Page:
This book has examined Phelps’s multiple writings in the context of his fascinating and often controversial life. Many of his essays continue even today to have enormous influence on Mormon dogma because they are believed to be theological writings by Joseph Smith and are found in compilations of the Prophet’s teachings. My conclusion, based on circumstantial and stylistics evidence, is that a dozen of Smith’s editorials in the 1842 Times and Seasons were actually ghostwritten by W. W. Phelps. Other examples of Phelps’s prose and poetry over the years influenced decisions made by the First Presidency; the Twelve Apostles; other prominent figures such as Parley P. Pratt, Brigham Young, Eliza R. Snow, and Willard Richards; and numerous other Latter-day Saints. For nearly two centuries, his epic hymns have enriched worship services in Mormon conferences and weekly meetings.
Just as the press influenced early developments in the American Republic, the products of the original printing offices in Mormonism—in Independence, Kirtland, Nauvoo, and Salt Lake City—helped formulate what Mormons believed. W. W. Phelps was the most dynamic figure in these printing offices, at least through 1854.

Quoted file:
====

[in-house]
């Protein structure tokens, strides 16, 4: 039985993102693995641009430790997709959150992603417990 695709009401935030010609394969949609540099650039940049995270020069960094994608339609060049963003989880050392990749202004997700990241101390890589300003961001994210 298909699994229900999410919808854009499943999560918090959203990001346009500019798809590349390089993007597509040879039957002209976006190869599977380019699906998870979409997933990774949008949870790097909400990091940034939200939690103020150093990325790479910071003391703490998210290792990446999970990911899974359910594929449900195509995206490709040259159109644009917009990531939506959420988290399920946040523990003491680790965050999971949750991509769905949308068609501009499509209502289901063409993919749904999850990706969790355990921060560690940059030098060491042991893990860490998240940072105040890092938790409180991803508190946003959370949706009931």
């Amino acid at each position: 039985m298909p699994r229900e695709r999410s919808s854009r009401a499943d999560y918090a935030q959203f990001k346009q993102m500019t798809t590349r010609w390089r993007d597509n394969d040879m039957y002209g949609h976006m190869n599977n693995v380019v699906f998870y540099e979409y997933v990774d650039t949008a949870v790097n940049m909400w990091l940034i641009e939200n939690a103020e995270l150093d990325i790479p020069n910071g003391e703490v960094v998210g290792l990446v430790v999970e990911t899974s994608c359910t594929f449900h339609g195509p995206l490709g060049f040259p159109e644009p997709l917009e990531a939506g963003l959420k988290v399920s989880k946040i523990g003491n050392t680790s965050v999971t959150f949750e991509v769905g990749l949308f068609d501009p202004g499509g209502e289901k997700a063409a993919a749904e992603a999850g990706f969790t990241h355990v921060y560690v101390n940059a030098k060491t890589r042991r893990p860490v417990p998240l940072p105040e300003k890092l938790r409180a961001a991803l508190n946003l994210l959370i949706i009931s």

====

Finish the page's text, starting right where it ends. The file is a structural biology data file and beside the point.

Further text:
Throughout the presidential leadership of Joseph Smith, Phelps was among the Prophet’s closest advisers and friends. Again and again, through their documented interactions with each other, we gain insights into Joseph Smith’s personality, inner beliefs, and emotions. In this way Phelps’s biography not only traces the remarkable life of its subject but also sheds new light on Mormonism’s founder.
W. W. Phelps’s marital and family life are also worthy of attention to readers of the twenty-first century. They demonstrate that in the culture of the nineteenth century the role and ideas of men were considered significantly more important than those of women. To be sure, the relative equality of gender roles in today’s church reflects an understanding far different from that of Phelps’s milieu. The same can be said for other aspects of Phelps family dynamics in relation to modern church teachings concerning the family.
In 1835 patriarch Joseph Smith Sr. referred to W. W. Phelps as a “speckled bird.” Once, in the Times and Seasons, Phelps wrote a piece and identified himself as “Joseph’s Speckled Bird.” This appellation acknowledges that Phelps was a strange person who was often a target of ridicule and jealousy. This “speckled bird” of Mormonism strove through all the highs and lows of his life to do God’s will, achieve righteousness, and be ready for the Lord Jesus Christ’s return to the earth for the millennial reign. Phelps’s life and achievements were similar to those of many Mormon forebears in that he strove to do his best in following God’s will, all in spite of any peculiarities he had. We can understand all first-generation Latter-day Saints better by coming to know William W. Phelps. We can also comprehend better the purposes of our own lives, in terms of both our accomplishments and our fears.
 In chapter 24 I summarize the chief characteristics of Phelps’s verbose writing style, drawn from my exhaustive study of all of his known writings to date.
 Patriarchal Blessings Book, vol. 2, 221, CHL.
 Joseph’s Speckled Bird [W. W. Phelps], “Paracletes,” T&S 6 (May 1, 1845): 891.